Once a week I post interviews with interesting designers about their insights on their experience of working in the Knitting industry. I’ve noticed that every designer makes their living in a slightly different manner bringing their own unique presence to the Knitting world.
You can find Melissa here on Ravelry and here.
Where do you find inspiration?
Silly as it sounds, everywhere. I love flipping through stitch dictionaries, wandering the mall seeing what's on the shelves, browsing Ravelry to see what's popular. Sometimes it's on something someone is wearing as they walk by me. I never know when the mood will strike.
What is your favourite knitting technique?
My favorites are really the whole family of starting and finishing techniques. I honestly feel it's the fit and finish of a design that makes the difference between a passable design and an amazing design. I'm always looking for new ways to cast on, bind off, and work edge stitches to make designs sing.
It varies. When I publish in traditional media (books, magazines) I simply follow the guidelines set by my editor. When I'm self publishing a lot comes down to me taking a guess at what size range will want to actually knit the design, though I do try to make it as broad as is reasonable.
Do you look at other designers’ work or are you afraid that you will be influenced by their designs?
I very much look at others work and have no qualms being influenced by what I see. There's a big difference between being influenced and plagiarizing.
I'm of two minds on this one. As Stick Chick Knits (professional designer), I feel part of the job of a successful designer (treating design as a business, not art or a hobby), is to meet the demands of the customer. So if the customers want more detail, lets give it to them. I write my patterns accordingly.
That said, as Mel (hobby knitter), I kind of think it's silly. 50 years ago patterns were much shorter, with less detail, and knitters were forced to either figure out a solution, or go hunting for an answer at the library or from other knitters they knew (a very time consuming process). Now we have the internet at our finger tips, where finding a video to walk you through a technique takes minutes at most, and we want it all spelled out for us in detail. To me it seems it should have been the other way around. When information was hard to find, the patterns should have included more, and now that information is easy to find they should include less.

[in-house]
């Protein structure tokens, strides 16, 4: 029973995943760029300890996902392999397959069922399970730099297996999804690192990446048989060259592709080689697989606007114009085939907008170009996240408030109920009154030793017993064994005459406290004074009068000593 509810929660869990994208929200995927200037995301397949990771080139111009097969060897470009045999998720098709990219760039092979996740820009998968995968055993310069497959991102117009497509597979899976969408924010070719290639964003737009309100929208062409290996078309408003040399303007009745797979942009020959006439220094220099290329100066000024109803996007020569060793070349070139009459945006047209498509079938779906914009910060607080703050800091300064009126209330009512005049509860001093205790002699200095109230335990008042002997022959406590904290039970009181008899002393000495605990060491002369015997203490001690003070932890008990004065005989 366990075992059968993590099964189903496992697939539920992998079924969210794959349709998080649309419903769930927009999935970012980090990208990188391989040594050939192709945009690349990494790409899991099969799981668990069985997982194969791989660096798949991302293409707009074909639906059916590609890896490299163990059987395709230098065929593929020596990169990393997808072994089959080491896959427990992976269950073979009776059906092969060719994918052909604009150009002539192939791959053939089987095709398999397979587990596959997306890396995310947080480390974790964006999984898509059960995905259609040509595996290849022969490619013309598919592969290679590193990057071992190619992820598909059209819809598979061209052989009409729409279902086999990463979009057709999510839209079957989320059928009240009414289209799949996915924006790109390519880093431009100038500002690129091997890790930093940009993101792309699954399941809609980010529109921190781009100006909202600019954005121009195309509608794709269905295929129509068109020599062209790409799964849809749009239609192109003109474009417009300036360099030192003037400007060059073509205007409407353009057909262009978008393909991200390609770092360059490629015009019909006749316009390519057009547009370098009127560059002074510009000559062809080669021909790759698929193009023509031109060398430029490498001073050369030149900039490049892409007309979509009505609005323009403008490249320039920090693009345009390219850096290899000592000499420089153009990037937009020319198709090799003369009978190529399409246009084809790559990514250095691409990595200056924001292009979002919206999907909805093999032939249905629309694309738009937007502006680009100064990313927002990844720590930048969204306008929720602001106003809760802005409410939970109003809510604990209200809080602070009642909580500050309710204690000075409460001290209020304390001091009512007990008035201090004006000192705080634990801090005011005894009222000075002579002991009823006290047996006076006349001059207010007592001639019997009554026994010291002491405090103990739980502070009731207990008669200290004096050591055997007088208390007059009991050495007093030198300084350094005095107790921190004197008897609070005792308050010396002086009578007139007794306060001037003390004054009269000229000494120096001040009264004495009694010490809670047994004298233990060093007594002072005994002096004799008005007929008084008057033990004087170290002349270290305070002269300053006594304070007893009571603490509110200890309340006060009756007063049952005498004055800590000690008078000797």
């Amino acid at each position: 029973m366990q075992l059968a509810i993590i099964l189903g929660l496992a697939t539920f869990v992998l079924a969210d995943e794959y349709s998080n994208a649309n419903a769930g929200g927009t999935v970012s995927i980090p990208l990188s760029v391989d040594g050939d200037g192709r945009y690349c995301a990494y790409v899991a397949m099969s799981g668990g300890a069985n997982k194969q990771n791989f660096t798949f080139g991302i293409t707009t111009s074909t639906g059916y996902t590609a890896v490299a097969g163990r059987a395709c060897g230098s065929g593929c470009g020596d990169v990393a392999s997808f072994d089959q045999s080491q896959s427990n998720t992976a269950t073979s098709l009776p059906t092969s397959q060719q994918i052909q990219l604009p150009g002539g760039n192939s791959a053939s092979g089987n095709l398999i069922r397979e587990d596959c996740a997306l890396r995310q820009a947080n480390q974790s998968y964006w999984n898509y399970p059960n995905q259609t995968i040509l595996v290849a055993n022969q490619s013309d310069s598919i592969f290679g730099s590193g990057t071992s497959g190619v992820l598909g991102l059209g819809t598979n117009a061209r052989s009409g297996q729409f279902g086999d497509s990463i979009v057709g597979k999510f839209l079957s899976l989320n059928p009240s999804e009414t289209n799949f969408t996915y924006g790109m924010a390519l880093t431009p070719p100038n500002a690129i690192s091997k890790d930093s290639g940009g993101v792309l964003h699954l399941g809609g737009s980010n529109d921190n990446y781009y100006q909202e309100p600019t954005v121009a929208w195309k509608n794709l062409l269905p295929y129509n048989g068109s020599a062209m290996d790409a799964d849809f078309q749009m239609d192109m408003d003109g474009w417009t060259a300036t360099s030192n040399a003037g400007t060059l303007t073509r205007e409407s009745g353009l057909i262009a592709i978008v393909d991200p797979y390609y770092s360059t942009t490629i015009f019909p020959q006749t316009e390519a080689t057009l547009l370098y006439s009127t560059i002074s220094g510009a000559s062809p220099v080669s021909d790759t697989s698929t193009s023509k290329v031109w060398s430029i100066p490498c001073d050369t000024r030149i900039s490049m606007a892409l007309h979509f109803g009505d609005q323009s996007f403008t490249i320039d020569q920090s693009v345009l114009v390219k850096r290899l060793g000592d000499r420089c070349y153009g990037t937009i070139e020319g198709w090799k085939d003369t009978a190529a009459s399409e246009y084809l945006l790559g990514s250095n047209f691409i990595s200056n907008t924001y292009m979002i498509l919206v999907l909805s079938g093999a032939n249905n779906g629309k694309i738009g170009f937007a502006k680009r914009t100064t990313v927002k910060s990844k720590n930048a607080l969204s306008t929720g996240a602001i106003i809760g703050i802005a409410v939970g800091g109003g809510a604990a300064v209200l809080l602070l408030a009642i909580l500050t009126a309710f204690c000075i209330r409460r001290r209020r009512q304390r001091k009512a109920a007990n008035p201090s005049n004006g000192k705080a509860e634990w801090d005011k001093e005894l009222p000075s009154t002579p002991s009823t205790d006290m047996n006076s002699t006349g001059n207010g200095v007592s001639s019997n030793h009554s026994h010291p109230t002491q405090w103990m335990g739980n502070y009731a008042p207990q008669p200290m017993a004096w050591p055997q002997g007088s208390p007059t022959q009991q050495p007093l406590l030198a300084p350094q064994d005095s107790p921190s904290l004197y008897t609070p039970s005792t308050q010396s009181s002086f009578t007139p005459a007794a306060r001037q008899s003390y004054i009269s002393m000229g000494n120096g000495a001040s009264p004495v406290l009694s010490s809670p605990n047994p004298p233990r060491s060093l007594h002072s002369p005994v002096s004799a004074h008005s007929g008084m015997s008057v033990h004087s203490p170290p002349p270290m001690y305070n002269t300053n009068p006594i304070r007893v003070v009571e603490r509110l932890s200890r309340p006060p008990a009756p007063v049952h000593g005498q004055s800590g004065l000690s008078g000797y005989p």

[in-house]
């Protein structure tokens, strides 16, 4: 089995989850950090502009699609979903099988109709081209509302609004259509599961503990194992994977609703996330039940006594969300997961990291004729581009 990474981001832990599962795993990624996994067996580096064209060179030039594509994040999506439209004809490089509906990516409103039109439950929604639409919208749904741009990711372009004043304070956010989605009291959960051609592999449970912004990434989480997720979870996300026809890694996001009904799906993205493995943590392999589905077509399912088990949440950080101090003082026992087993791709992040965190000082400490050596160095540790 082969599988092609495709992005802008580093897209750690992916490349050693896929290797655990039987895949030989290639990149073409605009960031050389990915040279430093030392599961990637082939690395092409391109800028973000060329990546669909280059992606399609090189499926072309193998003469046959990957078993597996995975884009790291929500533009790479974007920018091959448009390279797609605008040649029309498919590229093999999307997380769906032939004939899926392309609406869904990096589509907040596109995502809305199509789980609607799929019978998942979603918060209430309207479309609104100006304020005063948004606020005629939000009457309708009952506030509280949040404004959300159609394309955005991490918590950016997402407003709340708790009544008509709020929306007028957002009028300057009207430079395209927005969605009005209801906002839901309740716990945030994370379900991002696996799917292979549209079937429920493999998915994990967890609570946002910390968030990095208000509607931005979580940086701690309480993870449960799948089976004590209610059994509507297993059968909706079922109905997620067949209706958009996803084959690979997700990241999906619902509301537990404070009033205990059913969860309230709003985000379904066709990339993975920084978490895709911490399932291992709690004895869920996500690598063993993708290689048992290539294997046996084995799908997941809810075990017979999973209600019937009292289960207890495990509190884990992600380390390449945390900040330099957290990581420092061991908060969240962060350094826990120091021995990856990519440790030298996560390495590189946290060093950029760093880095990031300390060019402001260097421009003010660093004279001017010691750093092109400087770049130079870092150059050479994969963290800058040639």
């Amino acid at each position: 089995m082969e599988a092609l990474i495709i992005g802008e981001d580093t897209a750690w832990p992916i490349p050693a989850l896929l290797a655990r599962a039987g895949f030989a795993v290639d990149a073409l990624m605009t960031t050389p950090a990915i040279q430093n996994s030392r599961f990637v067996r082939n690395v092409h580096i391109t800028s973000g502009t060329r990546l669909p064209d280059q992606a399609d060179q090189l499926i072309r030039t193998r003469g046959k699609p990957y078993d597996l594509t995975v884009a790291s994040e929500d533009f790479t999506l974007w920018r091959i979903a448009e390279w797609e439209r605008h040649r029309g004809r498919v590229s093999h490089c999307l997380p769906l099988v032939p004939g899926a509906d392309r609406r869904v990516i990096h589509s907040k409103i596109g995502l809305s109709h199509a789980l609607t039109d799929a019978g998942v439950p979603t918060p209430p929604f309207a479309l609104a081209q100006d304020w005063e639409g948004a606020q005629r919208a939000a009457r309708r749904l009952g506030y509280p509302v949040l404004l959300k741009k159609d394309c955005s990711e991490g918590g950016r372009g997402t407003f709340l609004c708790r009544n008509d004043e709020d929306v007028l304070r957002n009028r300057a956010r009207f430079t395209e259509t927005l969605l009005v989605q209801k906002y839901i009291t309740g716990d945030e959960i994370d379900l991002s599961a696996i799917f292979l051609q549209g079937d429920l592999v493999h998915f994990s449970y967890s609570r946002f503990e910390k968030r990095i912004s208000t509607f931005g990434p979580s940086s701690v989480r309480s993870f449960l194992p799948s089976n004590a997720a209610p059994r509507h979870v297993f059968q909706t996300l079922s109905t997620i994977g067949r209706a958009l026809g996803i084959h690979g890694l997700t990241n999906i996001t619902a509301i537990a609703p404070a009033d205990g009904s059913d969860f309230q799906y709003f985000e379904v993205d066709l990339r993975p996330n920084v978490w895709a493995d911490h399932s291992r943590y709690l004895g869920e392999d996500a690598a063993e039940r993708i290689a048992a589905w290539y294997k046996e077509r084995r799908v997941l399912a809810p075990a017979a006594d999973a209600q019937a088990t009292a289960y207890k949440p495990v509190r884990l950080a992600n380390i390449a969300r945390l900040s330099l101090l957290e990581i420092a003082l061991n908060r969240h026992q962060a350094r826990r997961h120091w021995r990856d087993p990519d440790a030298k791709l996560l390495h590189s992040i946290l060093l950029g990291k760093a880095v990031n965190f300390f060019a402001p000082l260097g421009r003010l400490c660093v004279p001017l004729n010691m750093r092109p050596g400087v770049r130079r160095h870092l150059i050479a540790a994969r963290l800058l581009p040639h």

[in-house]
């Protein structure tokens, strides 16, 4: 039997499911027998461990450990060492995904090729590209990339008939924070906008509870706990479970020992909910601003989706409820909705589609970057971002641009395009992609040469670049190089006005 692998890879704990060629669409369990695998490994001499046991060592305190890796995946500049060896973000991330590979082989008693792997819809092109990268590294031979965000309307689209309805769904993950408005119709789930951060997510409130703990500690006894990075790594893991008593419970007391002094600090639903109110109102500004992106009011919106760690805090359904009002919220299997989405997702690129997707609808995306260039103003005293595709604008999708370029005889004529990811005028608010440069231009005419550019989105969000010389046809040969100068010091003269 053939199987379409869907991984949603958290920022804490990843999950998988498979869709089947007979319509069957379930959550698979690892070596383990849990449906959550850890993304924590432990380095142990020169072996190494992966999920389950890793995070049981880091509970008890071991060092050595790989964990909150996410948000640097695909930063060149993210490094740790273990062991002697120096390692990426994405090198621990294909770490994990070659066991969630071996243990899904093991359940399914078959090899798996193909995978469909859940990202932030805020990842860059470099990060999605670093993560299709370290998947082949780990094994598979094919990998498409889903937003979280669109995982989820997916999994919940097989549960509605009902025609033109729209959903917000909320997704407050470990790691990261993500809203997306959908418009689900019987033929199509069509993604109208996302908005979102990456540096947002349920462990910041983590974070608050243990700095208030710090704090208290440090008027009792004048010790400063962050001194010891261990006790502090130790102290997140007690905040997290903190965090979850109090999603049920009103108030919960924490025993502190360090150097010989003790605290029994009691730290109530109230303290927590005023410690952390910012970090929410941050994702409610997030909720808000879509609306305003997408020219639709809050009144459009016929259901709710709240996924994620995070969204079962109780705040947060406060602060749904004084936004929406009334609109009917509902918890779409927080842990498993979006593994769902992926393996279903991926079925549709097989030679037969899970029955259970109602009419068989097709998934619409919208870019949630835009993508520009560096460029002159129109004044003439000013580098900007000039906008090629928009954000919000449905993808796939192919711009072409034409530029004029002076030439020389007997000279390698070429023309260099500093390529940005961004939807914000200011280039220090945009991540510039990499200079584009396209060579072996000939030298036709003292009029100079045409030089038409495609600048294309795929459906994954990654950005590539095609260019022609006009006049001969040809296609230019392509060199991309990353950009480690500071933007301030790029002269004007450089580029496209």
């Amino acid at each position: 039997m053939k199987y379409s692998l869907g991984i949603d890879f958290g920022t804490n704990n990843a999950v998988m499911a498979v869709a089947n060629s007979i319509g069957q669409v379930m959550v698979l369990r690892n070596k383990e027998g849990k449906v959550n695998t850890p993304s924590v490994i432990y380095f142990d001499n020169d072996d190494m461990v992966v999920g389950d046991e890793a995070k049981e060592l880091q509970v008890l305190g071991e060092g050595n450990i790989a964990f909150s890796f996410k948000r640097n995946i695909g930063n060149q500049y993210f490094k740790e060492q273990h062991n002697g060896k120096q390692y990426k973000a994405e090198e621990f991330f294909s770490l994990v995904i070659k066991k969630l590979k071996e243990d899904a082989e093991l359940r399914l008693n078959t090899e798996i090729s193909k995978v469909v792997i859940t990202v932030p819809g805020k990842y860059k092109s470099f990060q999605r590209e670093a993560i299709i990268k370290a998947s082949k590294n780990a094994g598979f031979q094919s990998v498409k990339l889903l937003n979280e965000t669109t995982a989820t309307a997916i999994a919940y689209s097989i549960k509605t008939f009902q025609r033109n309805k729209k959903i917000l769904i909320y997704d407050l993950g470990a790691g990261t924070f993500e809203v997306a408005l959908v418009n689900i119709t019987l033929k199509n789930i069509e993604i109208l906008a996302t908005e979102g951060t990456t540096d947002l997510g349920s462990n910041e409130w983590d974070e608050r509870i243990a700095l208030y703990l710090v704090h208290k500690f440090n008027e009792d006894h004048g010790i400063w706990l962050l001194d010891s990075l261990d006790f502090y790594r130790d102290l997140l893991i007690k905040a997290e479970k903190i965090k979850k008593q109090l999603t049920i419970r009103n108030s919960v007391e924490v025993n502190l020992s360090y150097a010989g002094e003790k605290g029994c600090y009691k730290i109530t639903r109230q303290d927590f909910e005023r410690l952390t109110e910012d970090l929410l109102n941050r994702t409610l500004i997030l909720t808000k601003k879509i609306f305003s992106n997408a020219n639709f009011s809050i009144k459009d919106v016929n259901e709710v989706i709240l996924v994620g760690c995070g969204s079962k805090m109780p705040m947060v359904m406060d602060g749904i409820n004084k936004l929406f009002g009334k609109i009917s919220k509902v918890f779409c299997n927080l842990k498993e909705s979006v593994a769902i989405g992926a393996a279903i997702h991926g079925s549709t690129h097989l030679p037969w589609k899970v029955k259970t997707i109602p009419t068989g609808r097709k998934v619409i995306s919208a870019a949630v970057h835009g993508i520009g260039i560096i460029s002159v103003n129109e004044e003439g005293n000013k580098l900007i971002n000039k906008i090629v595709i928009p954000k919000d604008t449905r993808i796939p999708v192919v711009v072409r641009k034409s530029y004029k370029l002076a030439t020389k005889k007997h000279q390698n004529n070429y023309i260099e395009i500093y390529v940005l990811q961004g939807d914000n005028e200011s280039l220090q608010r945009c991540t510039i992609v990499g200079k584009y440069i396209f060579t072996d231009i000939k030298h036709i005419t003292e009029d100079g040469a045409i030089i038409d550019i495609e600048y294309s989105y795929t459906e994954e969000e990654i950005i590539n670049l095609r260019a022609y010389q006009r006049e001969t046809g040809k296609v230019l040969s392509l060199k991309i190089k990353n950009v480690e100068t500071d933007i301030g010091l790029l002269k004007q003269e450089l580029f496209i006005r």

How many sample/test knitters do you have working for you or do you do it all yourself?
I have a few test knitters, depending on the type of pattern I'm working on, but I do all my own sample knitting. I often design as I knit; so I'll cast on with a basic idea of where I'm going, but I'll fiddle with the details while I work up the sample.
I've spent a lot of time working with Jennifer Hansen, of Stitch Diva, and consider her my mentor. I feel like she really blazed the trail for turning self-published designs into an actual business. I also love that she puts out designs that she loves, and that are so different from the mainstream.
What impact has the Internet had on your business?
My business wouldn't exist without the Internet. It's how I met everyone I work with in the business, it's how I retail my patterns. I suppose without it I might have had a small hobby selling patterns to my local yarn store, but it would not be an actual business.
Is there a designer out there that doesn't? There is absolutely no way you should ever publish a design without having a tech editor take a look at it. Yes, it costs money, but it's money well spent.
How do you maintain your life/work balance?
I feel like it's something I'm still trying to sort out, especially when I'm working on a new design. I've got yarn and projects in almost every room of the house. To some extent what I do is try to set up a few rules to keep me honest. The kids come first, no knitting during meals, no knitting in bed. Beyond that it's kind of a juggling act around here.
How do you deal with criticism?
I try to take it as feedback and improve. I also remind myself that taste is a very personal thing, not everyone will love my work and that's fine.
How long did it take for you to be able to support yourself?
I'm still working on it. Designing is my full time job, and I've been lucky enough to have seen increased revenue over the years, but I'm still not at where I was when I worked as an engineer. My husband and I moved our family from the San Francisco Bay area to Seattle in order to cut expenses to compensate for that.
What advice would you give someone who wants to pursue a career in knitting?
Don't quit your day job too soon. In hindsight there was a lot I could have done to grow my design business while still working my old job. I was eager to start, so I quit early and the lack of revenue made it tough. Design on evenings and weekends, grow your portfolio. When you've got a solid set of designs under your belt set up a sales plan and then quit.